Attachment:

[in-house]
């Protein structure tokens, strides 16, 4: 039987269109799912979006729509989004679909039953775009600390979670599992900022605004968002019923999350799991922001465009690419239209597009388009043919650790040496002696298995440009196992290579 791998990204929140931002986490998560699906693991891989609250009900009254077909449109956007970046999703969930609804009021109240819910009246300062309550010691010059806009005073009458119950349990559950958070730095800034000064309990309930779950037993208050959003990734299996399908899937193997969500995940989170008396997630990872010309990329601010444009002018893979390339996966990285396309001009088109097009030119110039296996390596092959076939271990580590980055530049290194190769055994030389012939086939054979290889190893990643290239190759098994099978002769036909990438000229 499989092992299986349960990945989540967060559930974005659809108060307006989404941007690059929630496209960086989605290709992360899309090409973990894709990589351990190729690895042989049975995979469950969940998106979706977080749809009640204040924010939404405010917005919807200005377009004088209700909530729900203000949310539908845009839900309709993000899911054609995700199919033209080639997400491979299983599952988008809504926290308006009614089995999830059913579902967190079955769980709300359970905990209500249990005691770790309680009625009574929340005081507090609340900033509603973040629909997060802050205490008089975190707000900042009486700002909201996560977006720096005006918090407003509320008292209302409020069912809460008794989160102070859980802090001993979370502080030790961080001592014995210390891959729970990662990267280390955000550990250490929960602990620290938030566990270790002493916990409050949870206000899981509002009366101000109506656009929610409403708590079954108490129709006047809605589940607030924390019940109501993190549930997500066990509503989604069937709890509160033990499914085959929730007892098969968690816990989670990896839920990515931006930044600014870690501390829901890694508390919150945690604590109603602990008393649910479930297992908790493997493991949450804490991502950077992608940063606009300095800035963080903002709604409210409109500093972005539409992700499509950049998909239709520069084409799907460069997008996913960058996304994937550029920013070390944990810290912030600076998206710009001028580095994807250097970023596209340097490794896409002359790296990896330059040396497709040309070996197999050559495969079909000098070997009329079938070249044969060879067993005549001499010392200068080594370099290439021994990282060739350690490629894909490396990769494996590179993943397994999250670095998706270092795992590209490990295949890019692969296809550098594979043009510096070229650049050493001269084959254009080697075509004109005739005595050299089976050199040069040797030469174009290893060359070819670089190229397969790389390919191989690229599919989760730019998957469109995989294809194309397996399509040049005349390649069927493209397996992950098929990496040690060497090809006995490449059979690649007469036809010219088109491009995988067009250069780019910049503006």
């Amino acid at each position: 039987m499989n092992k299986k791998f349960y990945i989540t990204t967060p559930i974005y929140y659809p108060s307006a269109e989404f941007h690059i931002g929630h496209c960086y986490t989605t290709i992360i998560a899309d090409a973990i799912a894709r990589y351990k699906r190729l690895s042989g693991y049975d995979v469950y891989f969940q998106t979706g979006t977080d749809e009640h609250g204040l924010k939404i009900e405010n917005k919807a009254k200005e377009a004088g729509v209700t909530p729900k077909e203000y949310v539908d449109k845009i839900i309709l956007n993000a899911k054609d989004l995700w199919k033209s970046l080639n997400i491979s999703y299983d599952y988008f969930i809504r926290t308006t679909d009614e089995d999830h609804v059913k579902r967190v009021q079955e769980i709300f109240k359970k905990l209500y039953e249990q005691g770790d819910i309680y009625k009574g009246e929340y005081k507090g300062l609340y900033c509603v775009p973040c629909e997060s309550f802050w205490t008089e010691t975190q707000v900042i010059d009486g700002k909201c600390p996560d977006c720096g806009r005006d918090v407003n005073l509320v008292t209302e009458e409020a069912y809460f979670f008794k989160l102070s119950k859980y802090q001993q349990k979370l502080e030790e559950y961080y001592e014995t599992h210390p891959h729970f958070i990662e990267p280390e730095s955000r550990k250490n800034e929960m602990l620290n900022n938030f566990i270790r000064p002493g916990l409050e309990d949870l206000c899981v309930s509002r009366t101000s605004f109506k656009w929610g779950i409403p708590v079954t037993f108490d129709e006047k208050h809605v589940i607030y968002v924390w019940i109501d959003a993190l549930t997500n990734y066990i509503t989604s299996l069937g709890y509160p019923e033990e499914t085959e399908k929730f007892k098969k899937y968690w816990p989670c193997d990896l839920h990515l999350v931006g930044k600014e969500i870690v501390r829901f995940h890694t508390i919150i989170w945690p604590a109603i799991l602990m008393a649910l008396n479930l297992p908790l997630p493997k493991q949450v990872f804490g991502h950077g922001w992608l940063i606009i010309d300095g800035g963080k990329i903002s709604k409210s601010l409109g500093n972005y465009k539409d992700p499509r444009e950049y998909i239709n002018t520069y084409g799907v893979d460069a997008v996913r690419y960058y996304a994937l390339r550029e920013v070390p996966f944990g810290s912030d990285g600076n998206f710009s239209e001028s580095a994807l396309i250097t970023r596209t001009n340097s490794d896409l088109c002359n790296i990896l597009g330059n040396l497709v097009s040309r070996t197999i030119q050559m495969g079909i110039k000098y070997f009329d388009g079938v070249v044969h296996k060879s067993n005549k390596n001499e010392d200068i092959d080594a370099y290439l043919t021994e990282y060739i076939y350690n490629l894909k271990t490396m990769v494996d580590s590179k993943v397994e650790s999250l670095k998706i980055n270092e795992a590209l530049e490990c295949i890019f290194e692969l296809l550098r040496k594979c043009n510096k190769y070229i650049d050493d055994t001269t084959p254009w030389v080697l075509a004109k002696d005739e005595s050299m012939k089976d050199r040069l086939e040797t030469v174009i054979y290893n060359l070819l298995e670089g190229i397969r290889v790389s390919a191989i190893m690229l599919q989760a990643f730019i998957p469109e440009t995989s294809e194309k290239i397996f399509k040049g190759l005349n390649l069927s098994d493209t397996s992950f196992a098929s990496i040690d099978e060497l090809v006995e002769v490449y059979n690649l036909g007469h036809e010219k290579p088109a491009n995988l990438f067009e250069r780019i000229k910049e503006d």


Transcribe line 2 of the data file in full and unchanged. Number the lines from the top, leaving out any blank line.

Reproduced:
């Protein structure tokens, strides 16, 4: 039987269109799912979006729509989004679909039953775009600390979670599992900022605004968002019923999350799991922001465009690419239209597009388009043919650790040496002696298995440009196992290579 791998990204929140931002986490998560699906693991891989609250009900009254077909449109956007970046999703969930609804009021109240819910009246300062309550010691010059806009005073009458119950349990559950958070730095800034000064309990309930779950037993208050959003990734299996399908899937193997969500995940989170008396997630990872010309990329601010444009002018893979390339996966990285396309001009088109097009030119110039296996390596092959076939271990580590980055530049290194190769055994030389012939086939054979290889190893990643290239190759098994099978002769036909990438000229 499989092992299986349960990945989540967060559930974005659809108060307006989404941007690059929630496209960086989605290709992360899309090409973990894709990589351990190729690895042989049975995979469950969940998106979706977080749809009640204040924010939404405010917005919807200005377009004088209700909530729900203000949310539908845009839900309709993000899911054609995700199919033209080639997400491979299983599952988008809504926290308006009614089995999830059913579902967190079955769980709300359970905990209500249990005691770790309680009625009574929340005081507090609340900033509603973040629909997060802050205490008089975190707000900042009486700002909201996560977006720096005006918090407003509320008292209302409020069912809460008794989160102070859980802090001993979370502080030790961080001592014995210390891959729970990662990267280390955000550990250490929960602990620290938030566990270790002493916990409050949870206000899981509002009366101000109506656009929610409403708590079954108490129709006047809605589940607030924390019940109501993190549930997500066990509503989604069937709890509160033990499914085959929730007892098969968690816990989670990896839920990515931006930044600014870690501390829901890694508390919150945690604590109603602990008393649910479930297992908790493997493991949450804490991502950077992608940063606009300095800035963080903002709604409210409109500093972005539409992700499509950049998909239709520069084409799907460069997008996913960058996304994937550029920013070390944990810290912030600076998206710009001028580095994807250097970023596209340097490794896409002359790296990896330059040396497709040309070996197999050559495969079909000098070997009329079938070249044969060879067993005549001499010392200068080594370099290439021994990282060739350690490629894909490396990769494996590179993943397994999250670095998706270092795992590209490990295949890019692969296809550098594979043009510096070229650049050493001269084959254009080697075509004109005739005595050299089976050199040069040797030469174009290893060359070819670089190229397969790389390919191989690229599919989760730019998957469109995989294809194309397996399509040049005349390649069927493209397996992950098929990496040690060497090809006995490449059979690649007469036809010219088109491009995988067009250069780019910049503006």